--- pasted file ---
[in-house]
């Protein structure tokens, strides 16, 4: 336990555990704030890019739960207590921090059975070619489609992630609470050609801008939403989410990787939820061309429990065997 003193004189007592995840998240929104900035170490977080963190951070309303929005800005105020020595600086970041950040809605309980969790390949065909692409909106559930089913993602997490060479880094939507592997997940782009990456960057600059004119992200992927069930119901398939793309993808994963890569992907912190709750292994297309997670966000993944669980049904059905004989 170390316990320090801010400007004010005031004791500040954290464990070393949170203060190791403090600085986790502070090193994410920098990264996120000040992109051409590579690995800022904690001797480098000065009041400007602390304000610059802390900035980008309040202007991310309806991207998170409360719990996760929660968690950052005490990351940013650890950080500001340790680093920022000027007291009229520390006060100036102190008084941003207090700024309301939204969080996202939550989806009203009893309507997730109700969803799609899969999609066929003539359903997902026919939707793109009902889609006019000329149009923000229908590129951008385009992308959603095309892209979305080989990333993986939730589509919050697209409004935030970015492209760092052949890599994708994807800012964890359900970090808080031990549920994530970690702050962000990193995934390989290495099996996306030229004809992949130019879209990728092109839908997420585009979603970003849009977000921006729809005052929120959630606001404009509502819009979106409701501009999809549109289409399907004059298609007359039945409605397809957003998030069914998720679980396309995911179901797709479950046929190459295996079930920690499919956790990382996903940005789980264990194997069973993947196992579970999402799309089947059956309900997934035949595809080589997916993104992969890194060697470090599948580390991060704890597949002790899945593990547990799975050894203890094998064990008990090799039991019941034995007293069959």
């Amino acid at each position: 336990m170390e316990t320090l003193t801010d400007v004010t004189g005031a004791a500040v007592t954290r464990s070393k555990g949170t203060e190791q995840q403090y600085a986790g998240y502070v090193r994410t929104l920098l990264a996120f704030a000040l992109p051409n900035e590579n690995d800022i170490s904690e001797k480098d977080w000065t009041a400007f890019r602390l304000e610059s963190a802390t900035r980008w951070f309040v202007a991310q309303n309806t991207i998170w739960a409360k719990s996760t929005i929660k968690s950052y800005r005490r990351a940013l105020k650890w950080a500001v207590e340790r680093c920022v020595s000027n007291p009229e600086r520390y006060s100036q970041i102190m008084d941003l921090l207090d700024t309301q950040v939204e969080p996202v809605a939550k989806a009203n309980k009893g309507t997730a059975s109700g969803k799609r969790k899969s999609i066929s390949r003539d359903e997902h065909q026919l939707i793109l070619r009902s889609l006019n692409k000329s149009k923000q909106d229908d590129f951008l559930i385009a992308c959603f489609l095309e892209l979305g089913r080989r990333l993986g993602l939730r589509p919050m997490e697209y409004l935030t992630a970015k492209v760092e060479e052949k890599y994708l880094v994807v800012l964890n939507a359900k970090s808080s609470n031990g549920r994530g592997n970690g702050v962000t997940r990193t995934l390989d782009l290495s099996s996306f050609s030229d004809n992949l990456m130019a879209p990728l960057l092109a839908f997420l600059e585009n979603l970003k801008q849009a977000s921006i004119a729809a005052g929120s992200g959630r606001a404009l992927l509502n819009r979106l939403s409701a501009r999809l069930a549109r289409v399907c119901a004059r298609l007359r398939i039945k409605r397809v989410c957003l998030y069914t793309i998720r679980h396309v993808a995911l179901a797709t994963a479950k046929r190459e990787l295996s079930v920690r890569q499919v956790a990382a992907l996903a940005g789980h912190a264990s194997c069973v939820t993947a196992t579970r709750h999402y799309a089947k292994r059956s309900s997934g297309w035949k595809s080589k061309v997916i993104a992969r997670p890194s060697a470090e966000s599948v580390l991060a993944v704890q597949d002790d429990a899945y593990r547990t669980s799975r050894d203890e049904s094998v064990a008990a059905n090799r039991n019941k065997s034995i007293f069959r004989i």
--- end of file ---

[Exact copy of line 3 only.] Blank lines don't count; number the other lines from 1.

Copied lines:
């Amino acid at each position: 336990m170390e316990t320090l003193t801010d400007v004010t004189g005031a004791a500040v007592t954290r464990s070393k555990g949170t203060e190791q995840q403090y600085a986790g998240y502070v090193r994410t929104l920098l990264a996120f704030a000040l992109p051409n900035e590579n690995d800022i170490s904690e001797k480098d977080w000065t009041a400007f890019r602390l304000e610059s963190a802390t900035r980008w951070f309040v202007a991310q309303n309806t991207i998170w739960a409360k719990s996760t929005i929660k968690s950052y800005r005490r990351a940013l105020k650890w950080a500001v207590e340790r680093c920022v020595s000027n007291p009229e600086r520390y006060s100036q970041i102190m008084d941003l921090l207090d700024t309301q950040v939204e969080p996202v809605a939550k989806a009203n309980k009893g309507t997730a059975s109700g969803k799609r969790k899969s999609i066929s390949r003539d359903e997902h065909q026919l939707i793109l070619r009902s889609l006019n692409k000329s149009k923000q909106d229908d590129f951008l559930i385009a992308c959603f489609l095309e892209l979305g089913r080989r990333l993986g993602l939730r589509p919050m997490e697209y409004l935030t992630a970015k492209v760092e060479e052949k890599y994708l880094v994807v800012l964890n939507a359900k970090s808080s609470n031990g549920r994530g592997n970690g702050v962000t997940r990193t995934l390989d782009l290495s099996s996306f050609s030229d004809n992949l990456m130019a879209p990728l960057l092109a839908f997420l600059e585009n979603l970003k801008q849009a977000s921006i004119a729809a005052g929120s992200g959630r606001a404009l992927l509502n819009r979106l939403s409701a501009r999809l069930a549109r289409v399907c119901a004059r298609l007359r398939i039945k409605r397809v989410c957003l998030y069914t793309i998720r679980h396309v993808a995911l179901a797709t994963a479950k046929r190459e990787l295996s079930v920690r890569q499919v956790a990382a992907l996903a940005g789980h912190a264990s194997c069973v939820t993947a196992t579970r709750h999402y799309a089947k292994r059956s309900s997934g297309w035949k595809s080589k061309v997916i993104a992969r997670p890194s060697a470090e966000s599948v580390l991060a993944v704890q597949d002790d429990a899945y593990r547990t669980s799975r050894d203890e049904s094998v064990a008990a059905n090799r039991n019941k065997s034995i007293f069959r004989i």